The Push is one of those rare controllers that is tough to improve upon. But with Ableton currently hiring designers for their “next generation of hardware,” I began to wonder how a new Push could improve on things.
These five ideas came to mind…
A built-in audio interface seems obvious for such a great sampling tool. Push already makes chopping and mangling audio easy, so why not have dedicated phono inputs for vinyl, or XLR inputs for microphones? I’ve also seen Live do funny things with certain interfaces. Having an in-house option that the team can test would ensure the best stability and keep the price down when choosing an interface.
Live is a great piece of software, but getting away from the computer would be a dream. A standalone mode for Push would pair well with built-in audio. Even with limited functionality, imagine being able to load up a Drum Rack, Simpler, session view and some FX. Throw in a rechargeable battery and it’d be a live performer's dream that could dominate the space.
Now that our Push is portable, it’d make a lot of sense to have a “Day Mode.” If you’ve used either of the current models on a sunny gig, you can understand the sentiment. Being able to invert colors or use high contrast layouts that work better in the sun would go a long way. Better anti-glare options on the screen would also be quite helpful.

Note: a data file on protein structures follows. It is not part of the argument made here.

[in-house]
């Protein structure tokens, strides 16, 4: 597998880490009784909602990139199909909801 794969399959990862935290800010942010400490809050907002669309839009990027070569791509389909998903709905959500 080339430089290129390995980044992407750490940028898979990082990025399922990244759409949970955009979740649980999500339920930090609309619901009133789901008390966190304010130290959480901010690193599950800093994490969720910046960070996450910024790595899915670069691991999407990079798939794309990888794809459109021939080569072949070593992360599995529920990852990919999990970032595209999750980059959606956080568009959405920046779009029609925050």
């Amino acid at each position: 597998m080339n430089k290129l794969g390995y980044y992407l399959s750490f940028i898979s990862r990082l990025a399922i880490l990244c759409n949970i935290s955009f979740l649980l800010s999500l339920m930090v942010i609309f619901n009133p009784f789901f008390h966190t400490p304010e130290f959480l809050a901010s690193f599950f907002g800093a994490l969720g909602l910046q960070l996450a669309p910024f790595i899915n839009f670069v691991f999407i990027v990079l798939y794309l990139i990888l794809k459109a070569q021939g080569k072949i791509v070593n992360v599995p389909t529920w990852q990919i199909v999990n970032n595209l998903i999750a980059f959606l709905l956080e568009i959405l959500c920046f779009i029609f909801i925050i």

Midi and USB Connectivity
The Ableton Link technology is sick, allowing you to tempo sync devices, such as a smartphone, wirelessly. But most hardware still needs midi or USB connectivity. For that reason, the next iteration of Push should have a hub for both. Audio interfaces like the Arturia Audiofuse have ports for MIDI, USB, ADAT, S/PDIF, hell even DIPSET. Ableton would promote more connectivity by removing that crappy USB hub from your studio and replacing it with solid ports built into their hardware.
Finally, I’d love to see smaller versions of the Push 3. The product is already a great value for the price, but imagine a cheaper option that only had 16 pads and was smaller. Picture a version that removed the pads altogether and left you with knobs and a screen for navigating effect parameters. If you prefer to play keys anyway, it’d be the perfect addition to your keyboard controller.
It’s always exciting to see the team in Berlin working on new hardware. What would you like to see in a new version of Push?